Malawi and Kenya are both seeking to firm up their domestic policy on carbon markets, with a focus on ensuring more benefits for communities. Echoing Zimbabwe, Malawi has stated an intention to revisit existing contracts, while Kenya is looking to devise a more detailed set of rules on benefit sharing, governance and legal processes.
The US, the UK and a handful of developed countries have pushed back on climate finance language within a draft declaration on the SDGs ahead of the SDG summit in New York in September. Issues of contention included the manner in which calls to reform the international financial system were phrased, and the establishment of a multibillion-dollar development stimulus plan.
Kenyan President William Ruto is looking to radically shake up the global climate finance architecture, proposing that multilateral lenders provide at least $500 billion/year to settle existing debts and free up domestic resources for climate and development priorities. He also wants the establishment of a global Green Bank, financed by carbon taxes and other climate levies.
Civil Society Organisations are arguing that the African Climate Summit has been “hijacked by Western governments, consultancy companies, Global North think tanks and philanthropy organisations/ foundations.”
Scottish Scientist, Jim Skea, elected to chair IPCC, outwinning Brazilian and South African nominees
Scottish scientist Jim Skea was recently nominated to chair the IPCC. His election extends an unbroken run of male leaders since the IPCC was established in 1988. Skea was also preferred against South African candidate Debra Roberts, who actively campaigned for more representation of women and scientists from the global south. She also wanted to address data gaps for the south, particularly Africa.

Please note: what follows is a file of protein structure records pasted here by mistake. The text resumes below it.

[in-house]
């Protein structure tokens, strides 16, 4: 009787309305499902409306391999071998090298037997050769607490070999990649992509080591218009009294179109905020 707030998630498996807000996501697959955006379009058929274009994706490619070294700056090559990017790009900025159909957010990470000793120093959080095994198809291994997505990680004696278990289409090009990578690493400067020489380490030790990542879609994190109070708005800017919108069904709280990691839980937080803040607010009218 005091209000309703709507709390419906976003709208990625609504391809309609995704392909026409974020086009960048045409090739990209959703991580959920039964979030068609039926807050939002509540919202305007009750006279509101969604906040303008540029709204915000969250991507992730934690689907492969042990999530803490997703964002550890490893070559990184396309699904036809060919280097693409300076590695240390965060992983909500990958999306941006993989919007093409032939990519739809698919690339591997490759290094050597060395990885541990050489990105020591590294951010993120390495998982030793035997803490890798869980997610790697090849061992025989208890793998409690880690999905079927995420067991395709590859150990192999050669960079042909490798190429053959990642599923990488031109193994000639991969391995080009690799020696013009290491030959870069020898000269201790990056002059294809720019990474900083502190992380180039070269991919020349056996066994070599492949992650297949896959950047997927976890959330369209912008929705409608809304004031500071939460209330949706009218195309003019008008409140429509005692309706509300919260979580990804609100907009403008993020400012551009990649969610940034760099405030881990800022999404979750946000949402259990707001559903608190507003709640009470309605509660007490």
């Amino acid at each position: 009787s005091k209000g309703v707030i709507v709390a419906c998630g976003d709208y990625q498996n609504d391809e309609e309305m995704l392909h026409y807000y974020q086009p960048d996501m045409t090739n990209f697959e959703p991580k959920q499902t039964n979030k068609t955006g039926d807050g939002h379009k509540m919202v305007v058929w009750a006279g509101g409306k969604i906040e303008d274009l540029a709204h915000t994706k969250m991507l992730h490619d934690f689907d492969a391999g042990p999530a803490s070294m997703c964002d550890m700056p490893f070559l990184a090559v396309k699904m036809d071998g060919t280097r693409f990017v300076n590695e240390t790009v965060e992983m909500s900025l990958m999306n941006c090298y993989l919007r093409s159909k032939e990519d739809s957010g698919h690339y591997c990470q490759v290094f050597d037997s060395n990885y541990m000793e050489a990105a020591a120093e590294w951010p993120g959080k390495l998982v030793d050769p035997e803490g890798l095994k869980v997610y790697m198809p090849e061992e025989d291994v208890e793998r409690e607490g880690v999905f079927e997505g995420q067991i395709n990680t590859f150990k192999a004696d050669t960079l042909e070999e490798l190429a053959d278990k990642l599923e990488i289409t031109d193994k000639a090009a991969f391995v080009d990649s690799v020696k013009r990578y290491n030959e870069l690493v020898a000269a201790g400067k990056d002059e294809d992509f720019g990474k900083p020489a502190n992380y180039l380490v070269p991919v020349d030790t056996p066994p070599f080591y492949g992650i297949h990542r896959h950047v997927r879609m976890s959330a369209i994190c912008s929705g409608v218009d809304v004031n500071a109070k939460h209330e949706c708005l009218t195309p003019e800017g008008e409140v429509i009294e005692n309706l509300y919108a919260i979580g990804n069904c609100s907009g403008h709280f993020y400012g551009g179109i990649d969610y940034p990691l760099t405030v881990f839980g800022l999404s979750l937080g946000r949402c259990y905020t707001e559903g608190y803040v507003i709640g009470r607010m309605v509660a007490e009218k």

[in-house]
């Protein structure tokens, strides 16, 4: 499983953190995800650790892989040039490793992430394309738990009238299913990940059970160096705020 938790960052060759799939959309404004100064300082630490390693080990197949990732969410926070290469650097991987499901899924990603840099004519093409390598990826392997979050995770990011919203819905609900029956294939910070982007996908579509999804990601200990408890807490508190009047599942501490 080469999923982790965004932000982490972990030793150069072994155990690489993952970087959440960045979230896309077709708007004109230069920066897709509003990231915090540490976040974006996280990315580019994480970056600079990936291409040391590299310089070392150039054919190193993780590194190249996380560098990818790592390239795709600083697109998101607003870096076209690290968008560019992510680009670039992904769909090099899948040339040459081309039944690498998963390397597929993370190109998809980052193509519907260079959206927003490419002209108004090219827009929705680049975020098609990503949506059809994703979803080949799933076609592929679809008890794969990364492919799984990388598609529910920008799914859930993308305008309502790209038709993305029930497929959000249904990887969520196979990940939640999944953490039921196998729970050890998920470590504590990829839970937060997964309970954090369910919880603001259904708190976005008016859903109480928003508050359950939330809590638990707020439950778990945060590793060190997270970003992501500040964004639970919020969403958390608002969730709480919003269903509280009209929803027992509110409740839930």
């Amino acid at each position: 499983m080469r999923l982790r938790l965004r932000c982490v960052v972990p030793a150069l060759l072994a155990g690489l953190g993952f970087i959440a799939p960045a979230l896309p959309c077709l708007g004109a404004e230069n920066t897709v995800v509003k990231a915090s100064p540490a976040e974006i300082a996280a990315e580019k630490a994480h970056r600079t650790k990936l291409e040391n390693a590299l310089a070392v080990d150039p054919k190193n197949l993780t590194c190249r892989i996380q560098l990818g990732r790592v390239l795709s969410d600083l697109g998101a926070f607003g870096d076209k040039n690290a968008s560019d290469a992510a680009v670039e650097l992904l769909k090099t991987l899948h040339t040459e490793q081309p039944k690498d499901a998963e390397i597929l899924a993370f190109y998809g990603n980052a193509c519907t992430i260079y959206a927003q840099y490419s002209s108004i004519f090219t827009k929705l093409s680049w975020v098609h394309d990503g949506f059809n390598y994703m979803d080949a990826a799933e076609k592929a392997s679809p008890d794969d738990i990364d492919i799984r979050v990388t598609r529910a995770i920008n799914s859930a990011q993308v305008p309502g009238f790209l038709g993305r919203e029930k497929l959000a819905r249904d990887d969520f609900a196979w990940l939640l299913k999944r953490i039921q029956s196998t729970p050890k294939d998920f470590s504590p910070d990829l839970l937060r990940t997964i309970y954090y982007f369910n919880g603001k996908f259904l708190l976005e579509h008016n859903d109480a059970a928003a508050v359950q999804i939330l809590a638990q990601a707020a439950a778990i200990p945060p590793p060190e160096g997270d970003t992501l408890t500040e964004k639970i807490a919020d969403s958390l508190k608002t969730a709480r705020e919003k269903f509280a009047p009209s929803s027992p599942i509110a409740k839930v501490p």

Following the agreement of revised targets for the shipping sector, the IMO is discussing the introduction of a global shipping levy. A group of African nations initially came out in support of but then went quiet during negotiations. A recent study anticipates that African GDPs will be significantly impacted by a levy whilst the GDPs of EU and the US stand to benefit.
African governors of the IMF and World Bank met in Cabo Verde to discuss reforms to the global climate finance architecture. Their clearly articulated set of proposed reforms focuses on the need to jointly address global public goods and SDGs, reduce African debt insecurities, and enable a country owned and driven approach.
The UAE intends to introduce a special focus on trade at COP28, as countries are increasingly using trade to pursue their climate and growth objectives. The decision comes as Australia decides to join the G7’s Climate Club, a group that may increasingly see trade used to disadvantage countries with unambitious targets.
The South Africa government has called the EU’s CBAM “policy coercive” and a threat to a “delicate national consensus”, as it imposes climate mitigation policy onto developing countries and hinders the country’s independence to create policy in this space.
The lack of an agreed agenda dominated discussions at Bonn, as its setting is increasingly becoming a platform to tackle substantive issues. In our analysis we discuss what caused the hold-up, as well as other key matters on the negotiation table, including loss and damage, finance, Just Transitions, the Global Stocktake, trade, adaptation and carbon markets.